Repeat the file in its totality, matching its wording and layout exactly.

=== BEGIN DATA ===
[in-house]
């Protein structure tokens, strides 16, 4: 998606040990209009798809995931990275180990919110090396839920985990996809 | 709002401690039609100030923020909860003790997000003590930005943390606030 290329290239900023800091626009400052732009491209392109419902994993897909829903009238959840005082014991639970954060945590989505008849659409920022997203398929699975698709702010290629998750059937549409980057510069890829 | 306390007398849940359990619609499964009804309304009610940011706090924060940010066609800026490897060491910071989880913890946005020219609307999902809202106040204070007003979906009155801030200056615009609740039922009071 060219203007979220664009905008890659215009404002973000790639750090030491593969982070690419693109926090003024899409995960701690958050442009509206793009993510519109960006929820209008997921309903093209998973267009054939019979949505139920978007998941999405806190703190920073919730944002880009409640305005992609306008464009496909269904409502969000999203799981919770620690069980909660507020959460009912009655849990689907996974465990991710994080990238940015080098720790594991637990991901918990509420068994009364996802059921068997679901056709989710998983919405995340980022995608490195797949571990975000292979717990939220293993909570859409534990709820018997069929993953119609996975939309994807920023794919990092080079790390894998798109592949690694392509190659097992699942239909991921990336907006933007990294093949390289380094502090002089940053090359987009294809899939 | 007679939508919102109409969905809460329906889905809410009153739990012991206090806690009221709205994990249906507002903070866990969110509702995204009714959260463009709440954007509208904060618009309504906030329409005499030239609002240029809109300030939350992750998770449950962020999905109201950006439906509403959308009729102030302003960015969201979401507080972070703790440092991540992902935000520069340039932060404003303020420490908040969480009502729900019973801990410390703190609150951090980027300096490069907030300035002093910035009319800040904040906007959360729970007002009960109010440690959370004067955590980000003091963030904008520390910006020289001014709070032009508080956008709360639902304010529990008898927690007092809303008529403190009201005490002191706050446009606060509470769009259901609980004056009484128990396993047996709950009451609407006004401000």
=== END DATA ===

[in-house]
């Protein structure tokens, strides 16, 4: 998606040990209009798809995931990275180990919110090396839920985990996809 | 709002401690039609100030923020909860003790997000003590930005943390606030 290329290239900023800091626009400052732009491209392109419902994993897909829903009238959840005082014991639970954060945590989505008849659409920022997203398929699975698709702010290629998750059937549409980057510069890829 | 306390007398849940359990619609499964009804309304009610940011706090924060940010066609800026490897060491910071989880913890946005020219609307999902809202106040204070007003979906009155801030200056615009609740039922009071 060219203007979220664009905008890659215009404002973000790639750090030491593969982070690419693109926090003024899409995960701690958050442009509206793009993510519109960006929820209008997921309903093209998973267009054939019979949505139920978007998941999405806190703190920073919730944002880009409640305005992609306008464009496909269904409502969000999203799981919770620690069980909660507020959460009912009655849990689907996974465990991710994080990238940015080098720790594991637990991901918990509420068994009364996802059921068997679901056709989710998983919405995340980022995608490195797949571990975000292979717990939220293993909570859409534990709820018997069929993953119609996975939309994807920023794919990092080079790390894998798109592949690694392509190659097992699942239909991921990336907006933007990294093949390289380094502090002089940053090359987009294809899939 | 007679939508919102109409969905809460329906889905809410009153739990012991206090806690009221709205994990249906507002903070866990969110509702995204009714959260463009709440954007509208904060618009309504906030329409005499030239609002240029809109300030939350992750998770449950962020999905109201950006439906509403959308009729102030302003960015969201979401507080972070703790440092991540992902935000520069340039932060404003303020420490908040969480009502729900019973801990410390703190609150951090980027300096490069907030300035002093910035009319800040904040906007959360729970007002009960109010440690959370004067955590980000003091963030904008520390910006020289001014709070032009508080956008709360639902304010529990008898927690007092809303008529403190009201005490002191706050446009606060509470769009259901609980004056009484128990396993047996709950009451609407006004401000």